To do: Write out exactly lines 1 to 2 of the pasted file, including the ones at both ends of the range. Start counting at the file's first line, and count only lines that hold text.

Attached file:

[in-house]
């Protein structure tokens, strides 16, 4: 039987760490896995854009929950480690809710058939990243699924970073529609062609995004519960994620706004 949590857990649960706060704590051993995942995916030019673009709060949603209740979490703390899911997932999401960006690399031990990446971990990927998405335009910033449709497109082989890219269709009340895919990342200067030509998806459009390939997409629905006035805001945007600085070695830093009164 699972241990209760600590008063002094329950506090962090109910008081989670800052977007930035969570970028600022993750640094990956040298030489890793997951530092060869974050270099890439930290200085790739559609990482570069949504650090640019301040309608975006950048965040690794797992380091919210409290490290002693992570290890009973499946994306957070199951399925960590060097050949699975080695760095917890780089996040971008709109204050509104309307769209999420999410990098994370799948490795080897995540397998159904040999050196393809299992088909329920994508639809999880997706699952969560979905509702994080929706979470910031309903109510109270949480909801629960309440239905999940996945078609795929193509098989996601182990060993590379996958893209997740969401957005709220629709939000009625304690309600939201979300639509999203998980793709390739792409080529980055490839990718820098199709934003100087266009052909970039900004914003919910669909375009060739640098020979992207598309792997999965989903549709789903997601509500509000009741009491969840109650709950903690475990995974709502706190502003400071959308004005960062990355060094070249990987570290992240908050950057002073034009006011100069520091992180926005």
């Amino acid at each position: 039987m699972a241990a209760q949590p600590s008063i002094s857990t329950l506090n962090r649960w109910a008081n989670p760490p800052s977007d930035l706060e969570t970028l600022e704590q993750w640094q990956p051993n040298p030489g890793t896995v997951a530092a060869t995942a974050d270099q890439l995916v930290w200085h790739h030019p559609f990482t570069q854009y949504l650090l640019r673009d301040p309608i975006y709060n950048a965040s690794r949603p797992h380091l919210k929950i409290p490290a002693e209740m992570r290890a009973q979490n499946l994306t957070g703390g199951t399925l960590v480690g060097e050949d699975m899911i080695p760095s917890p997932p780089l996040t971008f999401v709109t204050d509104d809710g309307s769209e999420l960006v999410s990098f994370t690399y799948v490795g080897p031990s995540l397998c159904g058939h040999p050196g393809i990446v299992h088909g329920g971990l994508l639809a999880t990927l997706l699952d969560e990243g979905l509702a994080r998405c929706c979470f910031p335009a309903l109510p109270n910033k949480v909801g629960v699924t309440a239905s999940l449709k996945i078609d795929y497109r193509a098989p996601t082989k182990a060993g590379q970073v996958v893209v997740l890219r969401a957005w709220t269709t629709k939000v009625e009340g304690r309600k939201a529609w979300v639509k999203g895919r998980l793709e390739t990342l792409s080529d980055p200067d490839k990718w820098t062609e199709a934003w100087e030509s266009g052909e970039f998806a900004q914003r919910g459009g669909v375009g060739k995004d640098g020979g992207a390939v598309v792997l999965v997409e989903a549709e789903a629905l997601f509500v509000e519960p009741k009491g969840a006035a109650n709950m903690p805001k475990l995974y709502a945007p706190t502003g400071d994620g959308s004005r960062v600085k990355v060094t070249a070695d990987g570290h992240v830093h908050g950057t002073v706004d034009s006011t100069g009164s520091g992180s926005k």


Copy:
[in-house]
């Protein structure tokens, strides 16, 4: 039987760490896995854009929950480690809710058939990243699924970073529609062609995004519960994620706004 949590857990649960706060704590051993995942995916030019673009709060949603209740979490703390899911997932999401960006690399031990990446971990990927998405335009910033449709497109082989890219269709009340895919990342200067030509998806459009390939997409629905006035805001945007600085070695830093009164 699972241990209760600590008063002094329950506090962090109910008081989670800052977007930035969570970028600022993750640094990956040298030489890793997951530092060869974050270099890439930290200085790739559609990482570069949504650090640019301040309608975006950048965040690794797992380091919210409290490290002693992570290890009973499946994306957070199951399925960590060097050949699975080695760095917890780089996040971008709109204050509104309307769209999420999410990098994370799948490795080897995540397998159904040999050196393809299992088909329920994508639809999880997706699952969560979905509702994080929706979470910031309903109510109270949480909801629960309440239905999940996945078609795929193509098989996601182990060993590379996958893209997740969401957005709220629709939000009625304690309600939201979300639509999203998980793709390739792409080529980055490839990718820098199709934003100087266009052909970039900004914003919910669909375009060739640098020979992207598309792997999965989903549709789903997601509500509000009741009491969840109650709950903690475990995974709502706190502003400071959308004005960062990355060094070249990987570290992240908050950057002073034009006011100069520091992180926005």